However, Kristian Berg Harpviken, the director of the Peace Research Institute Oslo (PRIO), says Norway’s approach to peace is noteworthy because it does not try to follow a standard formula. “It uses whatever contacts and expertise it has in any given context…one may say that the real core of the ‘Norwegian Model’ is that there is no model, just a very flexible approach.” Berg Harpviken said.
High-level meets low-profile
However, some observers say there is a clear recipe behind the Norwegian brand, which includes the willingness to commit substantial time and money.
“The country has been willing to use sufficient money and manpower to stay engaged over many years and that cautious and patient approach has gained the confidence of many parties … This policy survives shifting governments,” admits Human Rights Watch’s Egeland.
The formula also is based on close links between the MFA and other non-government channels, says Vebjorn Horsfjord, a board member of the Sweden-based Life and Peace Institute (LPI), an international and interreligious group that promotes peace initiatives. That is to say, Norway’s diplomatic strength lies in the close links between high-level statesmen and low-profile peacemakers including NGOs, research centres and churches.
“These close links make it possible to gather information informally, and not least, work through these,” said Horsfjord. “Parties to a conflict can gather in informal settings, sometimes in secret, at the invitation of a civil society actor – but encouraged, funded and facilitated by MFA in the background.”
According to Egeland, warring parties are often feel reassured to deal with a “small, non-threatening and impartial country” like Norway to help settle their disputes. But Norway’s status as impartial or neutral actor can be called into question.
While Norway does not have a colonial past that threatens to become a sticking point during negotiations with different countries or groups, it has been a close military partner of the United States, Britain and France for the past 60 years in the North Atlantic Treaty Organization, or NATO.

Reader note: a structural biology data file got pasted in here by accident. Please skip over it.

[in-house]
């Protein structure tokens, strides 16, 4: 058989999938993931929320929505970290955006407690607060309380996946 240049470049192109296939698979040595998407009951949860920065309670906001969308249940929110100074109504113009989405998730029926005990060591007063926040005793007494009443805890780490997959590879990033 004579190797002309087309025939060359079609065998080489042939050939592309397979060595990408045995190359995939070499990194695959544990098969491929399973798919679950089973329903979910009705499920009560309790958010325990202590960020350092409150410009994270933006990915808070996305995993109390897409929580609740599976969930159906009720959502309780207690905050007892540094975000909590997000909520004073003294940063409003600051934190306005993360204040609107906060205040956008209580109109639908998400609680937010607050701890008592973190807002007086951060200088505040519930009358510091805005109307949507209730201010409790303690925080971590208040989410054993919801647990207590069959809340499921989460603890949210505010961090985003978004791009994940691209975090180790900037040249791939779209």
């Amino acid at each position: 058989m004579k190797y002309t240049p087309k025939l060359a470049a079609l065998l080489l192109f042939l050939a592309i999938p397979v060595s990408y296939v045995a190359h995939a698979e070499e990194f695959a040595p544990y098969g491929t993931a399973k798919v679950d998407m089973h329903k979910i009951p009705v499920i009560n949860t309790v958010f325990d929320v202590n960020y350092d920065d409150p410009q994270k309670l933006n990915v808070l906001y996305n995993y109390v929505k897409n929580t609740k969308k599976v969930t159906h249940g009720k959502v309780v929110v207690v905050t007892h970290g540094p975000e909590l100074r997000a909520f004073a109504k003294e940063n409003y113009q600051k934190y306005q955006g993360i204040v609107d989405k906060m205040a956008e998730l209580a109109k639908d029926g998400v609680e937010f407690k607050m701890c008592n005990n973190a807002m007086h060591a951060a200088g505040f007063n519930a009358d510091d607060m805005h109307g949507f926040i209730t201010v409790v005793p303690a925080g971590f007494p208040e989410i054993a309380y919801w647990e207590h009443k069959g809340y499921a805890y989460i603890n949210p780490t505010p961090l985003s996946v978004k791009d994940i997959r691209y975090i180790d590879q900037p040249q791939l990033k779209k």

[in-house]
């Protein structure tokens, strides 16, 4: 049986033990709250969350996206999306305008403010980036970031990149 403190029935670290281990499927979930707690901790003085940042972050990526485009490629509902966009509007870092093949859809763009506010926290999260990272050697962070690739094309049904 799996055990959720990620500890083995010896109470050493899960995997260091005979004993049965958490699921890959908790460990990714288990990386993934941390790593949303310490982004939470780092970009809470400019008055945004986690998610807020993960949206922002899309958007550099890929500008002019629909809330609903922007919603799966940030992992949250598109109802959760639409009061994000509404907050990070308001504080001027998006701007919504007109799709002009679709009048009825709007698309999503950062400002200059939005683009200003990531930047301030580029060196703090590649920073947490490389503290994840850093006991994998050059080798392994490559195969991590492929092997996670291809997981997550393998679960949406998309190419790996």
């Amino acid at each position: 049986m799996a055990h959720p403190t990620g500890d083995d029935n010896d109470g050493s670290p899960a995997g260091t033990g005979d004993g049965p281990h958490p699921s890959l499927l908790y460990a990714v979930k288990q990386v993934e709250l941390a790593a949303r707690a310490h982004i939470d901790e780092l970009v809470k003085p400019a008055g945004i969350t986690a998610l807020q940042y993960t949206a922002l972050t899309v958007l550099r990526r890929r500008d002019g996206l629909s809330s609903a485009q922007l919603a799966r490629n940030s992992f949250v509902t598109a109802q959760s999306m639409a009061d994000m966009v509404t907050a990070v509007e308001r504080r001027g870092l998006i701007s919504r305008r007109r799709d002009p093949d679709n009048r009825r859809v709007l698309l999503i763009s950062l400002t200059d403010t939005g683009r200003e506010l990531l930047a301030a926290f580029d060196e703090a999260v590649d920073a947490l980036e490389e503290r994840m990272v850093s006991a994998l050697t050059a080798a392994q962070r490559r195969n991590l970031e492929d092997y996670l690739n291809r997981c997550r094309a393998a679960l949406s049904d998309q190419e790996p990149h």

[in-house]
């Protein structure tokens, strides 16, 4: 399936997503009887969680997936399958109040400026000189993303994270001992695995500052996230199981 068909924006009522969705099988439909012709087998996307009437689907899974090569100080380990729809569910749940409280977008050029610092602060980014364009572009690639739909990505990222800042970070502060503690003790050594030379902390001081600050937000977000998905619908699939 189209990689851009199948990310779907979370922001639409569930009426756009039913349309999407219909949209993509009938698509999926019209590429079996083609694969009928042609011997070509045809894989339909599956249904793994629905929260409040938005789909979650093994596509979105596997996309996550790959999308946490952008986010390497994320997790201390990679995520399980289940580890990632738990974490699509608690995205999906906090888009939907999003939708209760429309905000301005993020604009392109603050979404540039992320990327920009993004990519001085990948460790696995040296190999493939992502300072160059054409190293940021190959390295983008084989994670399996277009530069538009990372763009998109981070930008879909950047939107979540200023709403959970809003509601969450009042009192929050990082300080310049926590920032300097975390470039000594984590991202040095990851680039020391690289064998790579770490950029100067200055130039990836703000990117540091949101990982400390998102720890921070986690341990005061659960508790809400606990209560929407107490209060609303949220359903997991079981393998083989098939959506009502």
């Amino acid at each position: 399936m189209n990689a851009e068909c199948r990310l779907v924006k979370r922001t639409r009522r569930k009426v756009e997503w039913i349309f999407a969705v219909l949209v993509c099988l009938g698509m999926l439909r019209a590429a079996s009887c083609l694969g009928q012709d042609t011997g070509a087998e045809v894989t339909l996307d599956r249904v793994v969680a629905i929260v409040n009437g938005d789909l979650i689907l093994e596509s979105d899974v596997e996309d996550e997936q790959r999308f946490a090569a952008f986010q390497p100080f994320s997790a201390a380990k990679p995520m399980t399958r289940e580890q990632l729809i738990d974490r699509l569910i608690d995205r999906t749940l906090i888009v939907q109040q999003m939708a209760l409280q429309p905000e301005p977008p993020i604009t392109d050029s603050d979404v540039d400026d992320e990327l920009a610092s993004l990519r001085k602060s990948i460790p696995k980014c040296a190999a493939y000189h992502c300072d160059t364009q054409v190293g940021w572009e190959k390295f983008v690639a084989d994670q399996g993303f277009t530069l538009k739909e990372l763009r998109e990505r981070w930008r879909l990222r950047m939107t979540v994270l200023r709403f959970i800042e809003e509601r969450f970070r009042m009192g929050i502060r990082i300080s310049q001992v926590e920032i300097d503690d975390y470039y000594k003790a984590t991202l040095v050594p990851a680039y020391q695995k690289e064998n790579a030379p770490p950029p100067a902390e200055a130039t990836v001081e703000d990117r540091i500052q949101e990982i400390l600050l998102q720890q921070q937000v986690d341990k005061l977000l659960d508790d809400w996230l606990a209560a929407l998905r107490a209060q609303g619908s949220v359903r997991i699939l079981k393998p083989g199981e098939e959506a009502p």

The Scandinavian country has taken a central role – relative to its size – in all of NATO’s recent military operations. This cooperation was on display most recently in the military intervention in Libya, where Norway fighter jets flew 583 missions, out of a total of 6,493, and dropped 569 bombs.
According to the LPI’s Horsfjord, there has been virtually no public opposition now or in the past to Norway’s NATO membership. “Most political parties are clearly in favour of NATO, there are just occasional observations that Norway is allied to the United States and others.”
The PRIO’s Berg Harpviken said that there was definitely a “moral commitment” to brokering peace that was shared by virtually all political parties in Norway, but that other motives also existed. “The engagement serves Norway well. Norway is seen as a significant actor, and conversations about a particular peace process at the White House, for example, also opens up for pursuing more narrow self-interests,” he said.
Limited successes, especially in the case of Sri Lanka and the Phillipines, may also be waning interest in Norway’s all-out war on war. Foreign Minister Jonas Gahr Stoere has recently scaled down the number of peace initiatives his ministry agrees to work on, and has said the country should give more attention to interests closer to Norway’s borders, such as increased cooperation with Russia.